One way teachers can support secondary school pupils living with mental health challenges is through introducing the concept of crisis support plans to the classroom. Such plans can prove useful in supporting schoolchildren to recognise and then plan for experiences or feelings that some are likely to already be finding to be regular and overwhelming occurrences. Support plans should not be considered a substitute for accessing therapy or treatment. In this article Ann-Marie D'Arcy Sharpe, who lives with a mood disorder diagnosis, describes how she supports herself now and how it informs the ways she wishes she was supported during school. This article is aimed at teachers looking for support around how to shape their lessons.
A crisis support plan can be beneficial for everyone, not just those who live with diagnosed mental illness.
At any given time we all have the potential to encounter thoughts, feelings, emotions, or experiences that we feel unable to live with safely.
There is no one way in which a mental health crisis is experienced. To be in crisis is not necessarily to be suicidal.
A crisis can be when you feel at your highest: uncontrollably euphoric and uninhibited, fueled by feelings of grandiosity that may make you more likely to engage in damaging situations and behaviour that you could come to regret. Maybe your sense of reality is different to that which others experience or you feel emotions with an unbearable and overwhelming intensity. You may feel a sense of clarity in crisis, soothed by your intention to act upon suicidal thoughts. These thoughts and experiences can be dangerous and, in the worst instance, result in irreversible outcomes.
"Had I been educated on crisis support plans and the options available when I was at school, it could have saved myself and my parents so much heartache and trauma".
For me, living with Bipolar Disorder means that the possibility of a crisis is ever present so it’s important to be prepared for it. I can experience a crisis as being scary and confusing. Because it's hard to think straight when I am in the midst of crisis, planning in advance when I am stable gives me the reassurance that I am prepared to get myself - sometimes with the support of others - back to a place in which my mood, feelings, thoughts, and experiences are more manageable. Creating a crisis support plan helps to keep me safe and lets my support system know how to help, allowing me to feel more in control of what will happen if I am unable to voice my preferences at the time.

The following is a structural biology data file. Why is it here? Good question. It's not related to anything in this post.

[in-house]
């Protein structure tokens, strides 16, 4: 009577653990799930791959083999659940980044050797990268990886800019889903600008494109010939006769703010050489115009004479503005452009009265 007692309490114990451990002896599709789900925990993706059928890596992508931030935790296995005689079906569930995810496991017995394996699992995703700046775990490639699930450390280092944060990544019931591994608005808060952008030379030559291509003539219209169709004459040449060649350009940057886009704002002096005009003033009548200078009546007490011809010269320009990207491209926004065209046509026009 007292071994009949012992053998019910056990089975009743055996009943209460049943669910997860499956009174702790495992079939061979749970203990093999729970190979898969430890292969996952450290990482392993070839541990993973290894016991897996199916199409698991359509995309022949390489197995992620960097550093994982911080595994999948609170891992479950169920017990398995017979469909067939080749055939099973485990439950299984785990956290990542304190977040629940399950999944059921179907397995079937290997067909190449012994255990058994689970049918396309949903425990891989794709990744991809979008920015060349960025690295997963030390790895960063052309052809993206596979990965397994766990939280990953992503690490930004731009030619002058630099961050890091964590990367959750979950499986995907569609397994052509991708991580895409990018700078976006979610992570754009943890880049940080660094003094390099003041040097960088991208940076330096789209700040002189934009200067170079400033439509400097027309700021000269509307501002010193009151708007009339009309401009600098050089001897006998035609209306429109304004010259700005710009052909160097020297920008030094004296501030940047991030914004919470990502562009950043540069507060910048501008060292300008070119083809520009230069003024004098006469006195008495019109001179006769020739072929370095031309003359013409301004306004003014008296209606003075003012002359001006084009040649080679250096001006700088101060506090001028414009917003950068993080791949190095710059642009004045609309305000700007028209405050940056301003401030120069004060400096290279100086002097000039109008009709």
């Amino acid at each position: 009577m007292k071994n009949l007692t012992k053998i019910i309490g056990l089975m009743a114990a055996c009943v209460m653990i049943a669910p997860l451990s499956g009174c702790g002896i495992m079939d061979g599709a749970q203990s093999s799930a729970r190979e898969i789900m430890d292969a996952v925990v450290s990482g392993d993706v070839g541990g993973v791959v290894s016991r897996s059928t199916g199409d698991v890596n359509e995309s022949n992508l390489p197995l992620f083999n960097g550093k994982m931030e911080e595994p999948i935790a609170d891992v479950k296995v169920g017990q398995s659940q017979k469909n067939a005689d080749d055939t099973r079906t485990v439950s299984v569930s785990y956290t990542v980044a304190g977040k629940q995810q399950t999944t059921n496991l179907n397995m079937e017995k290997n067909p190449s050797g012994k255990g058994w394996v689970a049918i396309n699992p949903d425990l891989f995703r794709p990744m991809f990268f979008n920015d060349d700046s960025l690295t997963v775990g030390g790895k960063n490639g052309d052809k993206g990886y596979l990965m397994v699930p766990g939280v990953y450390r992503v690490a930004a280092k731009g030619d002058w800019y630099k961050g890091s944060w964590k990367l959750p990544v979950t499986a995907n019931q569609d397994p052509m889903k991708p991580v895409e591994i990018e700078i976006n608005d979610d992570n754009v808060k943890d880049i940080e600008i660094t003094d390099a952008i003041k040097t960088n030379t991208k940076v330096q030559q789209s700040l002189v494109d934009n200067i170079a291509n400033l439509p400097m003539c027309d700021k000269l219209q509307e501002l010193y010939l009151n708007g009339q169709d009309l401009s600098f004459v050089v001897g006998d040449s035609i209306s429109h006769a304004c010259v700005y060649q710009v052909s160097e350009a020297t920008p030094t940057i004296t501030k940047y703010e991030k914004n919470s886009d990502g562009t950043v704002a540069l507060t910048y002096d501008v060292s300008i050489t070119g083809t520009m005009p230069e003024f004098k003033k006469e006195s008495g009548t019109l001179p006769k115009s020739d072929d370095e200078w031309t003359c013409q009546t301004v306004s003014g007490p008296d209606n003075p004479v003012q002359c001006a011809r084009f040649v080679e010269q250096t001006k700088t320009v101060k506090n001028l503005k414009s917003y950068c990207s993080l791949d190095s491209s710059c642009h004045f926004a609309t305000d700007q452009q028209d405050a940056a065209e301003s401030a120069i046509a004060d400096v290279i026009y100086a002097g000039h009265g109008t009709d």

I have three different types of crisis support plan: a personal crisis support plan, a crisis support plan with my non-professional support system, and one with healthcare professionals.
Personal crisis support plan
My first crisis support plan is the one I have with myself. I used to have this written down and kept it with me; doing this can remind you of what you need to do in a clear and digestible way if you are unable to think clearly, and it can be a reassurance if you are anxious about experiencing a crisis. Now that I am accustomed to using this part of my crisis support plan I no longer need it written down.
The first part of this crisis support plan is to evaluate my mood, experiences, and feelings to figure out if I can deal with them on my own or whether I need to reach out for more support.
If I decide that I can get through it own my own, then it’s all about distraction. I have a few go-to methods of distraction, one being spending time with my dogs: taking them on a walk, playing with them, or cuddling them. Doing some arts and crafts whilst watching one of my favourite films is another thing I like to do to distract myself.
I listen to calming or cheerful music depending on whether my mood is potentially dangerously high or low; calming music can help bring my mood (which directly impacts my experiences and behaviour) to a more manageable level, and the cheerful music can do the same if feeling low. When you’re in crisis anything and everything can feel like too much - even just the thought of picking out a song to listen to can be overwhelming. Having a playlist ready on your phone can be a great idea so you can just hit play without the pressure to make decisions.
Crisis support plan with my support system
The second crisis support plan is the one that I have with my support system.
If I decide that I need to reach out for help I have a list of people I can call or text. Having the contact details of trusted people in an easily accessible list on your phone or written down can be beneficial. You may agree on different levels and types of support with different people. This should be in accordance with what you feel comfortable sharing with them, the level of responsibility over your care you feel appropriate to give them, the level of trust between you - and of course whether they feel comfortable being in this position.